As you sit back sipping on a glass of whiskey, you might find yourself wondering how all those hints of vanilla and undertones of pear make their way into the bottle.
Well, many of them likely came from the oak barrel the whiskey was aged in. In fact, many distillers believe that as much as 60-70% of the final flavor of a Scotch whiskey is derived from the oak wood.
With that in mind, we want to take a moment to educate you on your whiskey woods.
Historically any type of wood could be used to make casks but now, by law, they now must be constructed of oak. Here are the three main types used in the whisky industry today along with some deliciously sipable recommendations:
Now the most widely used cask material, American Oak has only been used in the whisky industry since the end of the Second World War. At that time, a law was passed requiring that all American whiskey be matured in new wooden casks. This was done to boost the coopering (cask making) industry that had collapsed during Prohibition.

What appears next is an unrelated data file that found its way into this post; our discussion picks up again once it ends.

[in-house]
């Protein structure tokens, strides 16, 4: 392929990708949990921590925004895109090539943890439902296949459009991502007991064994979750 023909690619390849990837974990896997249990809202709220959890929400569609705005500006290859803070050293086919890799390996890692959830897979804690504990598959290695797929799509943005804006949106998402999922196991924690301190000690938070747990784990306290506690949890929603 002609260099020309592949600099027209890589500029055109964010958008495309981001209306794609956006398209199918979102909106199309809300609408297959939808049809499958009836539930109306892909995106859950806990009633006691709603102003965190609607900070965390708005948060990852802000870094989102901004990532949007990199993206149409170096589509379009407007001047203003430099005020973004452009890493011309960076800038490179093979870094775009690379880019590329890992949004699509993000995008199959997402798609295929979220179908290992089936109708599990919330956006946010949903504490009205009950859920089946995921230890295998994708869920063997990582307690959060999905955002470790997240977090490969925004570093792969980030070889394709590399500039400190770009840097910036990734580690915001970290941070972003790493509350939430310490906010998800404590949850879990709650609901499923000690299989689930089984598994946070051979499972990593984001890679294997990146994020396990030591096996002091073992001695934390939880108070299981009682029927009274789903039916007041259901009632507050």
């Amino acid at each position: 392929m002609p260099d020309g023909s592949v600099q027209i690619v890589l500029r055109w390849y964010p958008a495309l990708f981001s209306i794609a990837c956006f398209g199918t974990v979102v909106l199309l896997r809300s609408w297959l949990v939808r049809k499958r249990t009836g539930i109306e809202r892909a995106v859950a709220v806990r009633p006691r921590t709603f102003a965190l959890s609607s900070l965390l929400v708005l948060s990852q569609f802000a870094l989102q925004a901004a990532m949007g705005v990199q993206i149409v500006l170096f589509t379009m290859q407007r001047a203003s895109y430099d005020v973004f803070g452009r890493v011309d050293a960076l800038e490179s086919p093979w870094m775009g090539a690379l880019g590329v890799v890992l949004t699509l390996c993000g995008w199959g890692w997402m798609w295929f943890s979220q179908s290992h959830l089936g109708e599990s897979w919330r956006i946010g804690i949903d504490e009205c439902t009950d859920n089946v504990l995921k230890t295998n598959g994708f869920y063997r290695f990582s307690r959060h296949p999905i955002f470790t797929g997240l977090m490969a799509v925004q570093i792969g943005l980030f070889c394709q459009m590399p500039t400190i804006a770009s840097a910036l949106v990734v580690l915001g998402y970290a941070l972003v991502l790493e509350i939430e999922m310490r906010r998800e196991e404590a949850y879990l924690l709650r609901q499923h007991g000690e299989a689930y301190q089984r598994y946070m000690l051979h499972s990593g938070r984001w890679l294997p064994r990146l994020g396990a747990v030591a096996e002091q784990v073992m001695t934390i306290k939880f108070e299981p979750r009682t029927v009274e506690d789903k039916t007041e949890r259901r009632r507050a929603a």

What You’ll Taste: vanilla, honey, coconut, almonds, spices, butterscotch.
Which To Try: Laphroaig Quarter Cask
Found mostly in France and Spain, it is a darker, slower growing oak than its American counterpart. The casks are often reused after first holding sherry or other fortified wines.
What You’ll Taste: sherry, dried fruits, spices, caramel, orange, fruit cake.
Which to Try: The Macallan 12-year
Also known as Mizunara oak, it has been used in the Japanese whisky industry since the 1930s. Due to its higher propensity for leakage, most Japanese whisky is now matured in either American or European oak casks before being transferred to Mizunara casks to impart the wood’s unique flavors.
What You’ll Taste: vanilla, honey, floral notes, fresh fruits, spices and wood.
Which to Try: Suntory Yamazaki